Google Reorgs To Grab Brand Spend, YouTube The Anchor

youtube-logo-200Google bought YouTube in 2006 for $1.65 billion. There were two (or three) primary reasons: YouTube had “won” as the top online video destination, it was considered a “social media” property and Google saw it as the gateway to brand advertising dollars.

For three or four years thereafter, financial analysts and institutional investors complained loudly that YouTube was too costly and wasn’t making money — “when was it going to make a profit?” was the tired refrain. There were also numerous concerns about copyright liability (exemplified by Viacom’s $1 billion lawsuit against the company) .

However, Google beat Viacom under the safe harbor rules of the Digital Millennium Copyright Act. And, it has continued to be the dominant video destination since the acquisition. It has the largest audience, most content and highest engagement of any online video network or site.

comscore video rankings 11/13

According to an analysis performed by eMarketer, YouTube will make $5.6 billion in gross ad revenue in 2013. Of that figure, YouTube will see $1.96 billion in net ad revenue this year. Net ad revenues for YouTube in the US will be just over $1 billion, which represents about 6.3 percent of Google’s 2013 US net ad revenue according to eMarketer.

YouTube revenue forecast

According to USAToday Google recently reorganized its ad business into two primary units: “a performance advertising group and a brand advertising group.” Formerly product-specific groups (i.e., search, display, social, mobile) are now subsumed under these broader categories. YouTube and video are at the center of Google’s renewed push into brand budgets.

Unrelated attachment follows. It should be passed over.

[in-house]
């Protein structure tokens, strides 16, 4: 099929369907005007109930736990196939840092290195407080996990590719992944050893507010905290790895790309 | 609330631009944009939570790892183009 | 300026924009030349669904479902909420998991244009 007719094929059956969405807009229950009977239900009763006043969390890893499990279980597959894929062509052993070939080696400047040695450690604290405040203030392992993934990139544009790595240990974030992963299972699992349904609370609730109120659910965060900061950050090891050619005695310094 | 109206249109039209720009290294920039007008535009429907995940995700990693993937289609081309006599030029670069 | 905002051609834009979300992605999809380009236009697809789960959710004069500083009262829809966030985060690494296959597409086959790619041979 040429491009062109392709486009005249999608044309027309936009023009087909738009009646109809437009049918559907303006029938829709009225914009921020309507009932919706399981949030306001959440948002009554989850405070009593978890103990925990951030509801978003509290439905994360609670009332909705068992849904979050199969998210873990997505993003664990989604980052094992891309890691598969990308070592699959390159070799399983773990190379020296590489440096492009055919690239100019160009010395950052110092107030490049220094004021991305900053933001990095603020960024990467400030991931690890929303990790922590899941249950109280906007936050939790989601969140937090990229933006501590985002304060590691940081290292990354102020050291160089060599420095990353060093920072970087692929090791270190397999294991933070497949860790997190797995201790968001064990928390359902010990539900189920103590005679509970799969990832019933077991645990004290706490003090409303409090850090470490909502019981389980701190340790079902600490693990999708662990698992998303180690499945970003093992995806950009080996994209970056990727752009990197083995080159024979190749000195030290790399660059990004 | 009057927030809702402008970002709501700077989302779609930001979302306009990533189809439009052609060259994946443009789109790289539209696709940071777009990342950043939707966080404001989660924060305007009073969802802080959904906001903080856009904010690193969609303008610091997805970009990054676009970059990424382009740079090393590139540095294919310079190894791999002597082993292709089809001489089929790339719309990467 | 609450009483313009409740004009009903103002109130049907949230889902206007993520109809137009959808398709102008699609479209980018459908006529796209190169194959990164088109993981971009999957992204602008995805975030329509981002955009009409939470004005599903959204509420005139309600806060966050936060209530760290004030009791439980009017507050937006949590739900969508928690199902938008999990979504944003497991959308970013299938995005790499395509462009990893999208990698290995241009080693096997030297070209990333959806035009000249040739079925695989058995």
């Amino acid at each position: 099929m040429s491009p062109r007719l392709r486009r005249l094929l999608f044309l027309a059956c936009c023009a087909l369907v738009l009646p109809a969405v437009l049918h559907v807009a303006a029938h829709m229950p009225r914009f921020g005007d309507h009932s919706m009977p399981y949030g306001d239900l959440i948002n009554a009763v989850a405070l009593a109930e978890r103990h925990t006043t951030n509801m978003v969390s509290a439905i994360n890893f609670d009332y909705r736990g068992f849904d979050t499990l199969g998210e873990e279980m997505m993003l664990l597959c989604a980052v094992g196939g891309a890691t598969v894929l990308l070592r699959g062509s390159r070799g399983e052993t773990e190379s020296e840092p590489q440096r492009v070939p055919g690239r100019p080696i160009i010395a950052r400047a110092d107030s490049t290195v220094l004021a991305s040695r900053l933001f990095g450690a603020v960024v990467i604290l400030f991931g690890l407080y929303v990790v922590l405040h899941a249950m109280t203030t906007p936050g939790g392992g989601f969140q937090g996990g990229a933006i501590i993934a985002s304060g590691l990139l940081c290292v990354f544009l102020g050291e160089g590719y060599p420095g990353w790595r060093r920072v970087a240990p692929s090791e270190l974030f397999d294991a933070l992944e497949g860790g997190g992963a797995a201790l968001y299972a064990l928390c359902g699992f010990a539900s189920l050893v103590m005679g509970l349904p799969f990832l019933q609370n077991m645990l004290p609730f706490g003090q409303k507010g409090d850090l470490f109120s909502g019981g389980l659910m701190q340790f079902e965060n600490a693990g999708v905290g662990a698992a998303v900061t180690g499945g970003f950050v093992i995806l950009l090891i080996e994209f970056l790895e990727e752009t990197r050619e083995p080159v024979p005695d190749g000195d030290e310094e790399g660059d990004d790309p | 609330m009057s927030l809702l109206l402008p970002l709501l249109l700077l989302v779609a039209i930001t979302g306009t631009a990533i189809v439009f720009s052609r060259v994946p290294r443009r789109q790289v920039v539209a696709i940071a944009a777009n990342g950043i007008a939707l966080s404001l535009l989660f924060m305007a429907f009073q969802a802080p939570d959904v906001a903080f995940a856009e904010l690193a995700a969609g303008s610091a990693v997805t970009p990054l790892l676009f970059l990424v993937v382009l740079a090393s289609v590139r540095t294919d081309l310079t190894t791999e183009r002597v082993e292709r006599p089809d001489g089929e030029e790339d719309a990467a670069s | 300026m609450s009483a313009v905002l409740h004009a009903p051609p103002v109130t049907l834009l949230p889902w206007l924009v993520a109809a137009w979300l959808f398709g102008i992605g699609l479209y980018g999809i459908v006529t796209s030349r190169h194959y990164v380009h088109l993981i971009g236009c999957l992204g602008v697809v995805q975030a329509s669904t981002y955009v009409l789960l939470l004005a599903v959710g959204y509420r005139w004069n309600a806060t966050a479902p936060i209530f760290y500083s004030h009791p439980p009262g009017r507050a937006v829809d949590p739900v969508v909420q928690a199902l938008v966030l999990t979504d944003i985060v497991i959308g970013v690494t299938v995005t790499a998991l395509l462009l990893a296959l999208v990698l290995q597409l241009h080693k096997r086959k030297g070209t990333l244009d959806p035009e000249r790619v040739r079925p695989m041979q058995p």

It’s smart for Google to think about advertiser objectives rather than ad platforms. It will help internal coordination across platforms and also offer more of what agencies and advertisers want — simplification.

Google’s rivals, Facebook, Yahoo and Twitter, are also using video as a way to grab more brand dollars. According to an estimate from eMarketer digital brand advertising will be worth $18 billion this year, growing to $31 billion by 2017. Overall brand advertising (including TV and other traditional media) may be worth between $200 and $300 billion in the US on an annual basis.

Related Topics: Channel: Video | Google | Google: Business Issues | Google: Display Advertising | Google: TV | Google: YouTube | Top News


About The Author: is a Contributing Editor at Search Engine Land. He writes a personal blog Screenwerk, about SoLoMo issues and connecting the dots between online and offline. He also posts at Internet2Go, which is focused on the mobile Internet. Follow him @gsterling.

Connect with the author via: Email | Twitter | Google+ | LinkedIn

Marketing Day:

Get the top marketing stories daily!  


Other ways to share:

Read before commenting! We welcome constructive comments and allow any that meet our common sense criteria. This means being respectful and polite to others. It means providing helpful information that contributes to a story or discussion. It means leaving links only that substantially add further to a discussion. Comments using foul language, being disrespectful to others or otherwise violating what we believe are common sense standards of discussion will be deleted. You can read more about our comments policy here.

Comments are closed.

Get Our News, Everywhere!

Daily Email:

Follow Marketing Land on Twitter @marketingland Like Marketing Land on Facebook Follow Marketing Land on Google+ Subscribe to Our Feed! Join our LinkedIn Group Check out our Tumblr! See us on Pinterest


Click to watch SMX conference video

Join us at one of our SMX or MarTech events:

United States


Australia & China

Learn more about: SMX | MarTech

Free Daily Marketing News!

Marketing Day is a once-per-day newsletter update - sign up below and get the news delivered to you!